Deb, why do you write the kind of books you do?
I’ve always wanted to write the kind of books I like to read. While I have found several historical novels I enjoy, contemporary fiction about characters much like me, dealing with twenty-first century problems, has always been my first choice—for reading and writing.
Besides when you came to know the Lord, what is the happiest day in your life?
That’s a tough one. There have been so many. My wedding day was a very happy one, and the beginning of the best 32-plus years of my life. And of course the births of each of our four children were special days. I’d also have to cite the day I got the call that Bethany House wanted to buy my first two novels.
How has being published changed your life?
I was a stay-at-home mom for almost twenty years before I began writing. (“Mom” is one of the most fulfilling and rewarding jobs I’ve ever held, by the way.) It’s been an adjustment becoming a career woman with all the business decisions, travel, speaking and media that involves. But as our children quickly grow up and leave the nest, I’m so thrilled that God has given me this next thing to do. I love the writing life!
That's how I feel about my writing, which God also gave to me when my children were about to leave the nest. What are you reading right now?
At the Scent of Water by Linda Nichols, a novel sent to me as a gift from my very first editor at Bethany House Publishers. It’s my first time to read this author, but it won’t be the last. I’m thoroughly enjoying her very unique writing style.
What is your current work in progress?
Leaving November, which is the sequel to Remember to Forget. I have three books in the Clayburn Novels series for Howard Books/Simon & Schuster. Book two is set to come out in March 2008.
And we'll have you back to talk about that one. What would be your dream vacation?
Oh, what a fun question! I would love to spend several months touring Europe, starting in the English village where my great-grandparents were born. I really have no desire to see all the tourist sights, but would rather live like a commoner in the English and French countrysides.
Would you take me along with you? I could carry your luggage. :-) How do you choose your settings for each book?
Many of my books are set in Kansas or in small Midwestern towns. While every book requires a great deal of research, that’s never been my favorite part of the writing process, so I ascribe to the “write what you know” theory whenever I can. Small-town life has a wonderful warmth and charm to it—along with some comical problems—and thus it lends itself well to the kind of books I like to write.
If you could spend an evening with one person who is currently alive, who would it be and why?
That’s easy. It would be my husband. I honestly can’t think of anyone I’d rather spend time with. My children and my parents would be close seconds. I’m a very social person and love people, but my family means the world to me and they are my favorite people in the world to spend time with.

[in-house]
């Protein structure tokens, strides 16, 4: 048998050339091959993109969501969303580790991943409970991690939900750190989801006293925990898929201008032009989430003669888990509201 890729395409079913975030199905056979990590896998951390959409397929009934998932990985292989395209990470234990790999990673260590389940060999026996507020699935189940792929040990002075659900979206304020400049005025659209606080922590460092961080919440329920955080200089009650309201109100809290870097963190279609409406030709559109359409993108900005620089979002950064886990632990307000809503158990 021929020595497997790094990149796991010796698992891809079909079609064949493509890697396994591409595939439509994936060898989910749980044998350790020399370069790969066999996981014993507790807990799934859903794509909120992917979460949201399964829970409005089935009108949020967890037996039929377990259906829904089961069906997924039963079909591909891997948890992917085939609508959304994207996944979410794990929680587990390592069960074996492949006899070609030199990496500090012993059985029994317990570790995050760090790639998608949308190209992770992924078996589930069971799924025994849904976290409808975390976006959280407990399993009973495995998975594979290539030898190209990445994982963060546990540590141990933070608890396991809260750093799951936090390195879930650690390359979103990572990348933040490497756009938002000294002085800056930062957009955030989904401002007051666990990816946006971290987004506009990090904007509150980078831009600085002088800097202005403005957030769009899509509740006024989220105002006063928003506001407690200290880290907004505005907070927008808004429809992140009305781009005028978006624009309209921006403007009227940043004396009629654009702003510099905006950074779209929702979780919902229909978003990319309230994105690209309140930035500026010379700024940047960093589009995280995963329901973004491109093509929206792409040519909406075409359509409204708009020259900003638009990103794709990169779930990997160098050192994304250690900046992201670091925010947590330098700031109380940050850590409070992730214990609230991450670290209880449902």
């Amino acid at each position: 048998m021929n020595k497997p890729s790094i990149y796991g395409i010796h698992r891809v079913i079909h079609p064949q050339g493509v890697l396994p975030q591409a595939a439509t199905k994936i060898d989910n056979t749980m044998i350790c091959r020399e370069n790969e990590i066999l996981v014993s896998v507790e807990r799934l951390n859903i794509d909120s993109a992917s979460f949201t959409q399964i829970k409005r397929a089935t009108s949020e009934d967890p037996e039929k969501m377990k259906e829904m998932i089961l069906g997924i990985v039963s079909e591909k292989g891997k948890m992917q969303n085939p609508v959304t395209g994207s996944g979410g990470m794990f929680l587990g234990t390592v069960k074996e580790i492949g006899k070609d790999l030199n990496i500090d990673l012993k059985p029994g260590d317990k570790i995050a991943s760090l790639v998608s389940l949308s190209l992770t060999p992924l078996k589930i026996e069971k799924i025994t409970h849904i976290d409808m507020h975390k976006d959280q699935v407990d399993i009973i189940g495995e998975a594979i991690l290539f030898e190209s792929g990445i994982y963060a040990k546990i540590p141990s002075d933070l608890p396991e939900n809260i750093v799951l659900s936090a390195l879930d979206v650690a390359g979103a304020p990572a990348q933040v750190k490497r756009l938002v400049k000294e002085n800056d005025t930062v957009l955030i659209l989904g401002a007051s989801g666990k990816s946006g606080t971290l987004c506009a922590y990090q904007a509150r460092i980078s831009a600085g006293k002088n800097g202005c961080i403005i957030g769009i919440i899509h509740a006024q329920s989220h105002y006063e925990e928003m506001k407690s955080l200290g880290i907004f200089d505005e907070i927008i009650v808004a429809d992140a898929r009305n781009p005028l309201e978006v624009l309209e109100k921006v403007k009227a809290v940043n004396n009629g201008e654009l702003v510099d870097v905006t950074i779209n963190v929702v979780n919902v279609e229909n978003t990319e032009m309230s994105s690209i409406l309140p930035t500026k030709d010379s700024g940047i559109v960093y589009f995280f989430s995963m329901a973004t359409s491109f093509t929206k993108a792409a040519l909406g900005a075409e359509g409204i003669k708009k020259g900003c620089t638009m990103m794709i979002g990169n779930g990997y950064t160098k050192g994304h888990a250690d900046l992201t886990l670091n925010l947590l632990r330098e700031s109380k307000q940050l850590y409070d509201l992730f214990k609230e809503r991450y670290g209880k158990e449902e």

What are your hobbies, besides writing and reading?
I don’t have nearly as much time for hobbies as I used to, and in fact, even though reading is part of my work, I still consider it a favorite hobby. I also enjoy gardening with my husband. I care for a motley collection of houseplants, and love flea marketing and antiquing in my search for items to make our home cozy and interesting.
I'm not much of an antiquer, but I've recently started looking for novels published in the late 1800s and very early 1900s. I've also invested in a 1931 Sears catalog, which will be valuable for making my historical novels more authentic.
What is your most difficult writing obstacle, and how do you overcome it?
Procrastination and distraction. I am so easily pulled away from the work I should be doing. Sometimes it’s all I can do to overlook the laundry, the dust on the furniture and the fact that I haven’t cooked a homemade meal in weeks. I find myself doing anything but what I should be doing. How do I overcome it? Not sure I do. But I nearly always end up making my deadlines in the end, so I guess I finally just “buck up” and do the job.
Deb, tell us about the featured book.
Remember to Forget is an allegory of new life in Christ. Stranded a hundred miles away from her abusive New York City boyfriend after a terrifying car-jacking, graphic designer Maggie Anderson impulsively heads west. Stumbling upon tiny Clayburn, Kansas, she arrives without cash or a past––or so she thinks. As she begins a new relationship with Trevor Ashlock, will she be able to tell him the truth––before it tells on her? Remember to Forget explores how we are offered a chance to cast off our old self and become a brand new creation in Christ.
Thank you for spending this time with us, Deb. We'll be looking forward to your next release, too.
Readers, I've read this wonderful book, and you won't want to miss it. Be sure to leave a comment for a chance to win a free copy. If you don't win, look for it in your favorite Christian bookstore or online.
If you leave a comment, you need to come back in two weeks and see if you won. I'm still waiting to hear from one winner a couple of weeks ago.
Check out the other interviews where you can also sign up:
Louise Gouge - Then Came Hope
Kathy Kovach - Cookie Schemes ( Love Letters)
Kathy Kovach - Cookie Schemes ( Love Letters)